$argv is an array of arguments passed to the script with the first index being the name of the script itself. And
$argc is the number of arguments passed to the the script (which will always at least be
Arguably, pun intended, one of the key pieces of command-line application is making sure that they are interactive through command-line arguments. In PHP, there are two variables to understand:
$argcis the number of arguments passed to script. Note the script’s filename is always passed as an argument to the script, therefore the minimum value of
$argvis an array of arguments passed to script. Note the first argument
$argvis always the name that was used to run the script.
So if you take the content provided in the previous post on drafting a script you could write something like this:
#!/usr/local/bin/php <?php echo "**********\n"; echo "The number of arguments passed to script: $argc.\n"; echo "The array of arguments passed to the script:\n"; print_r( $argv ); echo "**********\n";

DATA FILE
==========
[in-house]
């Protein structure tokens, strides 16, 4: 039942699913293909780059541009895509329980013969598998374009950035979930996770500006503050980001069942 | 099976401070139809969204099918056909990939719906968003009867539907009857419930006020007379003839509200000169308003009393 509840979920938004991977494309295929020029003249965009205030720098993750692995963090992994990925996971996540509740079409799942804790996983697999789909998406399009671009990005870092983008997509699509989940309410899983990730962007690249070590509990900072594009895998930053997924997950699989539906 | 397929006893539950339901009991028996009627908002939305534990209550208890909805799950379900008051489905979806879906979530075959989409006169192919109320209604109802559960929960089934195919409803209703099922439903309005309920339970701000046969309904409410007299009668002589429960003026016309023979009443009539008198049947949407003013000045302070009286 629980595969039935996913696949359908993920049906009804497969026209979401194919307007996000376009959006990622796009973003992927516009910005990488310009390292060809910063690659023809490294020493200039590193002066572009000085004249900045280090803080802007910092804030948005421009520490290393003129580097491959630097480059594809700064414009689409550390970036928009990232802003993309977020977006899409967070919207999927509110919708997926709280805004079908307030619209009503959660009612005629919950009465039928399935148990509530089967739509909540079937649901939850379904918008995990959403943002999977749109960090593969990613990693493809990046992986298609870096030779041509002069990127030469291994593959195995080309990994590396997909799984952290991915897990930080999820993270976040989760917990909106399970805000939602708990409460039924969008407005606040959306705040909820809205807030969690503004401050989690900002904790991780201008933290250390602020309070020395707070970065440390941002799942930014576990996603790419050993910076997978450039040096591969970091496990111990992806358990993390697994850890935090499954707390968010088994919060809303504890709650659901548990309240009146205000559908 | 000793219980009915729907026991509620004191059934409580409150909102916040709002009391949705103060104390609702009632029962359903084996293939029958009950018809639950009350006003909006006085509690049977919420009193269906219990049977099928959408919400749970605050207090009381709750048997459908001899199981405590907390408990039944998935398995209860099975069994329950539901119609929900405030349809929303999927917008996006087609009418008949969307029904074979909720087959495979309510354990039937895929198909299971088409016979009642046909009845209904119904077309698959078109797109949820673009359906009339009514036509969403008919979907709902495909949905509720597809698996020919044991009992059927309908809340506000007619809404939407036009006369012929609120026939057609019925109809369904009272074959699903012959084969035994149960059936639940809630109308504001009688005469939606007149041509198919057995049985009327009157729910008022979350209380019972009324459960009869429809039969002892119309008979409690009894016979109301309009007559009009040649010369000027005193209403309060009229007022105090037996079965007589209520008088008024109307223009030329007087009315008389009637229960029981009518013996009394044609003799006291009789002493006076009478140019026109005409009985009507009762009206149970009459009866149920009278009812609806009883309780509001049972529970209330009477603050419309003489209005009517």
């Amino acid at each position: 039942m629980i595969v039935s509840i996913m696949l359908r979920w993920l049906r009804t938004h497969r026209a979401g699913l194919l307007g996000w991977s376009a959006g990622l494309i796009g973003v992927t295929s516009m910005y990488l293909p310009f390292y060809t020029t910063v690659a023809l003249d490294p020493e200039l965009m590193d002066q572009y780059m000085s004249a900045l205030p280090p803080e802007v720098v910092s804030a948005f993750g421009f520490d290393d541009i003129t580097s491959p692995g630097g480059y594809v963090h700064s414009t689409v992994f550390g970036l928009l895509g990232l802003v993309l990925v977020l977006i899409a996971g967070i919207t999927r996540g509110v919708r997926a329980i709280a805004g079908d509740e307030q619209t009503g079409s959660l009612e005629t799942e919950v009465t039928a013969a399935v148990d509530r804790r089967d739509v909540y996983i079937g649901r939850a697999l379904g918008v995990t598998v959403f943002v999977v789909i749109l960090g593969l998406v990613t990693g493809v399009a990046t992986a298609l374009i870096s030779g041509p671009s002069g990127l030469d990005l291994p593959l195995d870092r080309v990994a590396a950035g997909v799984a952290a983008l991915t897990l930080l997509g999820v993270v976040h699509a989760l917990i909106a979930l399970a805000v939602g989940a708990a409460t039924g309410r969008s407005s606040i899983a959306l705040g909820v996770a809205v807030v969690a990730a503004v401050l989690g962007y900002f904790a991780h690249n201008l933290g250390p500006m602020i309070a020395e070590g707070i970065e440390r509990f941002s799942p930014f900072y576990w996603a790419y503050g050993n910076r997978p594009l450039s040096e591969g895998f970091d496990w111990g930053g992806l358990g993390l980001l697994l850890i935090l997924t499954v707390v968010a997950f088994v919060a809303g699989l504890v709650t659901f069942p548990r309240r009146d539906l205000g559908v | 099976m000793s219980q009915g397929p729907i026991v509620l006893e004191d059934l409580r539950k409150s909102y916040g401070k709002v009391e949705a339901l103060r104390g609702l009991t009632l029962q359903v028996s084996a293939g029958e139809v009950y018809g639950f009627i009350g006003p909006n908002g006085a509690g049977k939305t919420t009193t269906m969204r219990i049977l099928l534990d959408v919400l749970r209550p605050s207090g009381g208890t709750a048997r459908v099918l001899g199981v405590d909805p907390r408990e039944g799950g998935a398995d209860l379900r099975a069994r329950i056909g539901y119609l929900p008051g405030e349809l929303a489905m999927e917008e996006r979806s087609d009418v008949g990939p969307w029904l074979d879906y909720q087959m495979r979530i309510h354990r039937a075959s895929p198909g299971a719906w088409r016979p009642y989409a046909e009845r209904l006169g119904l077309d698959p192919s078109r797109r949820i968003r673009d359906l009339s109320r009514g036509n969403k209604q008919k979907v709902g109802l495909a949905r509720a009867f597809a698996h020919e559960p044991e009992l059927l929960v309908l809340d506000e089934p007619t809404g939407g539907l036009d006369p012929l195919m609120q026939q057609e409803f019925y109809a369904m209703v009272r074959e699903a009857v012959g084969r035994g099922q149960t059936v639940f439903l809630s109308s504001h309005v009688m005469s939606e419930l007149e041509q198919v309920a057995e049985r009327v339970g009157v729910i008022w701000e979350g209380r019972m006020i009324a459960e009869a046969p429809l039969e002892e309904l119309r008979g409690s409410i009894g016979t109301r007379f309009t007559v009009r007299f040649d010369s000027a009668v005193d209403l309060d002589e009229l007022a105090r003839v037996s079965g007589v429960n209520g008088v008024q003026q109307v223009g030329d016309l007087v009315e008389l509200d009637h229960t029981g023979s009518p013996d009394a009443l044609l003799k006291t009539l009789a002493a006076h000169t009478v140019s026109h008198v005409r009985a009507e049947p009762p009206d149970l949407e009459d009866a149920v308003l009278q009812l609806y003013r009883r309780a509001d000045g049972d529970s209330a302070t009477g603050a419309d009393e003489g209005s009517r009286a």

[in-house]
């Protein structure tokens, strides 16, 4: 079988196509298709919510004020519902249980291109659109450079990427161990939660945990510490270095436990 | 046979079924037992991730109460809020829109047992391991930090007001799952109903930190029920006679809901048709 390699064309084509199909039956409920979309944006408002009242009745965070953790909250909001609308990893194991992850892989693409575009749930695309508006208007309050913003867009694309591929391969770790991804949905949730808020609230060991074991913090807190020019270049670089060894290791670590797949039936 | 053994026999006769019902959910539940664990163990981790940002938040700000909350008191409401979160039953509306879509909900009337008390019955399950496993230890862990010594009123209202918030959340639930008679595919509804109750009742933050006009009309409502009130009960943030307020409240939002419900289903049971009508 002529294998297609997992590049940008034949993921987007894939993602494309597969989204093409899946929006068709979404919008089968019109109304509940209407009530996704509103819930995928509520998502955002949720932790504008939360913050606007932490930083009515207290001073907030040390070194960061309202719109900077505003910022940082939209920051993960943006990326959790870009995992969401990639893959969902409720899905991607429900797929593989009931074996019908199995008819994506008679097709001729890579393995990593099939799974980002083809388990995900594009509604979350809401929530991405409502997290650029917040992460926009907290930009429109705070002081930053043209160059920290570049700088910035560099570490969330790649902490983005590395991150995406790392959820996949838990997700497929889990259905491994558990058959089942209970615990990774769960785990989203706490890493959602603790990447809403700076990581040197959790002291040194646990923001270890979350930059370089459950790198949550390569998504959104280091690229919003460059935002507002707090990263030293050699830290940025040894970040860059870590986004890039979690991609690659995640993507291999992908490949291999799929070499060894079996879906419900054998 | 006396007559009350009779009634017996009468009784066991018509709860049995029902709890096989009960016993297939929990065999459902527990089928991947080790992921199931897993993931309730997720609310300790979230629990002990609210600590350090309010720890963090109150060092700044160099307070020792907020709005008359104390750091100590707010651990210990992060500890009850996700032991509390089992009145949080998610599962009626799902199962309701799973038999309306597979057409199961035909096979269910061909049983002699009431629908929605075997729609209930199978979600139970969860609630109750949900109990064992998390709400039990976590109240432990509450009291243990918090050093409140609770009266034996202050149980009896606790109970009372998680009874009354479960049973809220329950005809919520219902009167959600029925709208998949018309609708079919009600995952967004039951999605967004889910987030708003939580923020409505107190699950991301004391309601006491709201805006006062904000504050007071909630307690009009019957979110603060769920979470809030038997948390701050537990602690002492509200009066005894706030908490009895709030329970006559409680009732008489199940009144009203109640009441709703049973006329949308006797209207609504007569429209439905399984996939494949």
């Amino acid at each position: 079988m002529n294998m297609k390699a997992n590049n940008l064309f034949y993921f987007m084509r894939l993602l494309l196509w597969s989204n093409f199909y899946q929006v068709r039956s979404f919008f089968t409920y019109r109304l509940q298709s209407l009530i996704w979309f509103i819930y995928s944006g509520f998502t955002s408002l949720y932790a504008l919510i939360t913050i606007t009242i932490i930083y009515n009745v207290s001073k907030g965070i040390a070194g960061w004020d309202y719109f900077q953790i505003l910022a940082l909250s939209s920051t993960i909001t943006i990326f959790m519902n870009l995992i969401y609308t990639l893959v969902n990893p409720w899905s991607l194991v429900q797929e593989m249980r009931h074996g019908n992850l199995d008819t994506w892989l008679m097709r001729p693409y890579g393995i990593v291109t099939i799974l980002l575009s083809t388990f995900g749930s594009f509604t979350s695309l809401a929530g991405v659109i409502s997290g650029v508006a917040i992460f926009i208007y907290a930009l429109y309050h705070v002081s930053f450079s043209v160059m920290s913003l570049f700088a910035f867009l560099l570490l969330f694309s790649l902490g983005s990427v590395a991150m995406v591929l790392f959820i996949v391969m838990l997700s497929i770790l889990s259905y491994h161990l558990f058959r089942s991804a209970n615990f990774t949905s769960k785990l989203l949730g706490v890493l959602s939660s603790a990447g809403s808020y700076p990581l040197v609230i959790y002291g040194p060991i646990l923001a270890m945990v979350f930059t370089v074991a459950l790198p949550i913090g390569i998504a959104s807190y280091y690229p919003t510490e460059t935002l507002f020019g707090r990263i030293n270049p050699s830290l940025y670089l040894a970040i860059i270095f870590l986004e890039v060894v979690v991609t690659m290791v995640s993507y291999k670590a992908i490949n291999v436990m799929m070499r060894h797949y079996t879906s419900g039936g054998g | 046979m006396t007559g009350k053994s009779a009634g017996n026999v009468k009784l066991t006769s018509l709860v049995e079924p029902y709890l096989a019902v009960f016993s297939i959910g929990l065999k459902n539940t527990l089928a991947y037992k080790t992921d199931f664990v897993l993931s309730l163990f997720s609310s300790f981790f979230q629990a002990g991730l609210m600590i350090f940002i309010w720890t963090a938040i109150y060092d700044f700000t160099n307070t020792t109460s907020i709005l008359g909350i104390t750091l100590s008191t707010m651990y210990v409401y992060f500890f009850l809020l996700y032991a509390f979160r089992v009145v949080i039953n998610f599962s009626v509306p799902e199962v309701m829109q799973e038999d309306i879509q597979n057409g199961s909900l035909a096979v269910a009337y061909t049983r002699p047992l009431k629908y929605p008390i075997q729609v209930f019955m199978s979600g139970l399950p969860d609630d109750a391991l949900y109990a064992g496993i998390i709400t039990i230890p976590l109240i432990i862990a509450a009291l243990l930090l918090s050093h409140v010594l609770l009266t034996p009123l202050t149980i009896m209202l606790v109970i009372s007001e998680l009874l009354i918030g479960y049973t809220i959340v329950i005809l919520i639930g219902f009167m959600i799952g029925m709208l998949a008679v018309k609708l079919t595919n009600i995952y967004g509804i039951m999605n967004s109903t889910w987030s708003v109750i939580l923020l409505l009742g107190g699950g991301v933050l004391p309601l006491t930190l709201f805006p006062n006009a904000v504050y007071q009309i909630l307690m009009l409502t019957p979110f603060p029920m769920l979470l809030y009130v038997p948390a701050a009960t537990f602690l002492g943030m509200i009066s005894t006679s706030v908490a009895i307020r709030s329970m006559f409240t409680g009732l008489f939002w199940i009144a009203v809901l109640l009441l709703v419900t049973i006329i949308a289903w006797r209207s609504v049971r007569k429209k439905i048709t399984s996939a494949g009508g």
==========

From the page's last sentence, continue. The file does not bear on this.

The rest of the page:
And the output should show:
The number of arguments passed to the script: 1. The array of arguments passed to the script is: Array (  = start.php )
From here, it’s worth experimenting with arguments such as:
$ ./start.php --foo --bar script=foo
An Important Note on Characters and Front-Ends
One important thing to note is that this is following standard form for command-line arguments. I don’t advise trying to throw extra characters into the mix (especially something like
; which can cause the script to terminate its execution).
Further, the above format makes it easy to parse the information from the command-line and verify it however you see fit. Additionally, it allows you to pass those arguments into other functions or class that can be presented in a web application, WordPress front-end, or some other type of GUI (such as one that uses a REST endpoint).